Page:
110/220 volts AC, 50Hz. Round two-pin plugs are used.
While referring to Cameroon as 'Africa in miniature' has become a bit of a cliché, this statement certainly rings true: everything you would expect from the African continent seems to be consolidated in this diverse slice of land. The south boasts tropical rainforests and deserted golden beaches; the northern parts are awash with great expanses of desert, lakes and savannah; volcanic mountains dominate the southwest and northwest, and game-viewing areas scattered throughout the country offer ample opportunity to observe impressive wildlife, including elephants and lions.
Poverty blights much of Cameroon's infrastructure, meaning transport and accommodation are underdeveloped. Outstanding border disputes with Cameroon's powerful neighbour Nigeria (linked in part with control of the oil-rich Niger delta) mean relations are somewhat awkward. While a key dispute, involving the Bakassi Peninsula, has been officially resolved, the border region is still considered unsafe. The areas bordering Chad and the Central African Republic (CAR) are also unstable.
Aside from certain no-go areas, Cameroon offers a wealth of activities and beautiful destinations to keep the adventurous traveller enthralled. From its verdant rainforests to its powerful creatures, this country is bursting with life; go, before it becomes 'discovered'.
Pro- and anti-government demonstration are planned to take place in major urban areas from 23 February 2011 for an indefinite peiod. It is advised to avoid these demonstrations and exercise caution in crowded places.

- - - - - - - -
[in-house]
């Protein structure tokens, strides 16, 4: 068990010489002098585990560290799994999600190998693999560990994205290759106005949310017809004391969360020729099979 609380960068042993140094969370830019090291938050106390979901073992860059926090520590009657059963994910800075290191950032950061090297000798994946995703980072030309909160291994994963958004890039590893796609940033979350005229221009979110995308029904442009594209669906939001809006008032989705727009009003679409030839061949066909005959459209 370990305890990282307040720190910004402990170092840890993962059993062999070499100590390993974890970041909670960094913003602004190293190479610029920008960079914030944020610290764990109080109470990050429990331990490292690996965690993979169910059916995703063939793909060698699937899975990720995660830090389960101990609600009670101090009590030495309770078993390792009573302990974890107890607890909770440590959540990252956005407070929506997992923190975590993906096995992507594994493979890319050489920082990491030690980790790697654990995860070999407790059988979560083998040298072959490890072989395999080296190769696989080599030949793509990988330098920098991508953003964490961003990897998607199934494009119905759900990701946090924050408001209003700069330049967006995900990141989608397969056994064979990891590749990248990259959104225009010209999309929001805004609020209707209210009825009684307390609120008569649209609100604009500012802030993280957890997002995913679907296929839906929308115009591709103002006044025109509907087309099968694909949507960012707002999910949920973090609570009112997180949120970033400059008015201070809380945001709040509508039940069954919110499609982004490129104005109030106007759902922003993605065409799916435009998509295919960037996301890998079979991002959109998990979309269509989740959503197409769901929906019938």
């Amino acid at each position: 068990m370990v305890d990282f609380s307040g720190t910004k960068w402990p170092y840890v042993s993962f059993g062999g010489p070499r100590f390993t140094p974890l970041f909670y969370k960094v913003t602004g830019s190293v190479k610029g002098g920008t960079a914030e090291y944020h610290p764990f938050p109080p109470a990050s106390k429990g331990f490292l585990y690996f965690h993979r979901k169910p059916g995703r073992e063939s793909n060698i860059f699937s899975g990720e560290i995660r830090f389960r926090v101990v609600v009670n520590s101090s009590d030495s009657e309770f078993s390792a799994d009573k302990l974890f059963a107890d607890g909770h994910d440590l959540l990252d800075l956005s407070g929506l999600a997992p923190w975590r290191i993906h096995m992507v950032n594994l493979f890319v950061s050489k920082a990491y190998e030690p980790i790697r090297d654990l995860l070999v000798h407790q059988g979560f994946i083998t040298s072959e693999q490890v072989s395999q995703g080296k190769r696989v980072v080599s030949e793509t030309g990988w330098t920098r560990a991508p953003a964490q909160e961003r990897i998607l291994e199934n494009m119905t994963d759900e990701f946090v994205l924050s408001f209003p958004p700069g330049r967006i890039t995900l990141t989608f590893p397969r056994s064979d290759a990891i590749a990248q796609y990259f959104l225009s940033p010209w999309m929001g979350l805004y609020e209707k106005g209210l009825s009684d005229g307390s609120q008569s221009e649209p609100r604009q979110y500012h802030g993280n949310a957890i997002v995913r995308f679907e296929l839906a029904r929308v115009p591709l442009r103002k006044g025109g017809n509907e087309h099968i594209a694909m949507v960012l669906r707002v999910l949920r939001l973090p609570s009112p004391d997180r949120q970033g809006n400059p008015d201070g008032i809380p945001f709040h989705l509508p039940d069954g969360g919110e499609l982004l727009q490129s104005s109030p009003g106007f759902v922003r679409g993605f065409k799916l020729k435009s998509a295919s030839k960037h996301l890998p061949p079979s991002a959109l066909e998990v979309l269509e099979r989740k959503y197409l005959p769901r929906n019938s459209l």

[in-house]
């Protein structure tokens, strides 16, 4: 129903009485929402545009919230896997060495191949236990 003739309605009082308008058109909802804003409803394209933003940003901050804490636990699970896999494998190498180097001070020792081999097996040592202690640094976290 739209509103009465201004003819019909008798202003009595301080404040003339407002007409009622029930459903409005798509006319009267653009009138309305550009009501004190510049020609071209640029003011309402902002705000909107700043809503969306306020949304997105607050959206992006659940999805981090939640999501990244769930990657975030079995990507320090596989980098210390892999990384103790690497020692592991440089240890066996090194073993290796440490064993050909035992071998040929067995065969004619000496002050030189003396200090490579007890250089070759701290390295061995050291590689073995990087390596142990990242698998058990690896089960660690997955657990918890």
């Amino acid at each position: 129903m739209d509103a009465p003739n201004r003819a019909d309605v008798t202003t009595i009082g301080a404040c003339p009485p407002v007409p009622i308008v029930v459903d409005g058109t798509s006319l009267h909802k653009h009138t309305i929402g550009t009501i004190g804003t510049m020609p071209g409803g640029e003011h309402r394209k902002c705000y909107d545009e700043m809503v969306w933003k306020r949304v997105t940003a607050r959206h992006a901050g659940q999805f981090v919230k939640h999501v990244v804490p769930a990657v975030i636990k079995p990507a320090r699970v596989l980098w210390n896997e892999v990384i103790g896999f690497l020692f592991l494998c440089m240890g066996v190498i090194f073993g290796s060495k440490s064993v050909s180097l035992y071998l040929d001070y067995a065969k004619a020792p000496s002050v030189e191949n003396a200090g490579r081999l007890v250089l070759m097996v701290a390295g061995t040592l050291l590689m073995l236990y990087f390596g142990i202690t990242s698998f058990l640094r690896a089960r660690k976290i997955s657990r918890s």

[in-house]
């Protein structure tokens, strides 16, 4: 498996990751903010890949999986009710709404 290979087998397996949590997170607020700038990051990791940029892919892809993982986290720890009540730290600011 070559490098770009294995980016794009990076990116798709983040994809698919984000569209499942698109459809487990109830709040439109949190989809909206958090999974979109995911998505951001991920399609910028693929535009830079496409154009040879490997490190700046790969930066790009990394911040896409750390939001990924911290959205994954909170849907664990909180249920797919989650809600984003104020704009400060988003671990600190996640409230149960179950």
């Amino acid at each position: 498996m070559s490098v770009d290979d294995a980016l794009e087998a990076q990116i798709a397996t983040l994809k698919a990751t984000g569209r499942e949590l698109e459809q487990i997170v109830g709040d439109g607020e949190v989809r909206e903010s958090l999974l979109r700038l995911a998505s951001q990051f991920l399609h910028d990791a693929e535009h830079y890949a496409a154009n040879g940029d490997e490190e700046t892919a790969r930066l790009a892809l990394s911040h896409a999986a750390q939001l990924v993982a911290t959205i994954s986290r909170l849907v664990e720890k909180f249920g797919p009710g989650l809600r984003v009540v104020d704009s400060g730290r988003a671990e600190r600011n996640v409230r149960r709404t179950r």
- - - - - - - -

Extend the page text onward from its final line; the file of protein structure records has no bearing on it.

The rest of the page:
Most visits to Cameroon are trouble-free.
It is advised against all travel to the area bordering the Central African Republic and Chad, where armed banditry is common.
It is advised against all travel along the Meiganga-Ngaoundere road and to the Belel area due to cases of banditry (including carjackings). Extreme care should be excercised if travelling on any other route between the north and the south of the country by road, especially if travelling the eastern route through Garoua-Boulai.
It is advised against all travel to the area bordering Nigeria in the region of the Bakassi Peninsula.
Overland travel out of Cameroon can be difficult. Gendarmerie (rural police) detachments are posted along the road between Maroua and the Chadian border. The border with the Republic of Congo is closed.
Cameroon has petty crime (robbery and mugging) but be aware that these attacks frequently involve an unnecessary level of violence.
Armed muggings and banditry are a serious problem throughout Cameroon. Sensible personal security precautions should be taken and a high level of vigilance in public places. It is strongly advised not to resist thieves: people who have done so have been killed.
The threat from terrorism is low but you should be aware of the global risk of indiscriminate terrorist attacks, which could be against civilian targets, including places frequented by foreigners.
It is advised to carry some form of identification at all times (either a residence permit or a certified copy of your passport). Failure to produce such identification can lead to detention by the police.
This advice is based on information provided by the Foreign and Commonwealth Office in the UK. It is correct at time of publishing. As the situation can change rapidly, visitors are advised to contact the following organisations for the latest travel advice: British Foreign and Commonwealth Office Tel: 020 7008 1500. Website: www.gov.uk/foreign-travel-advice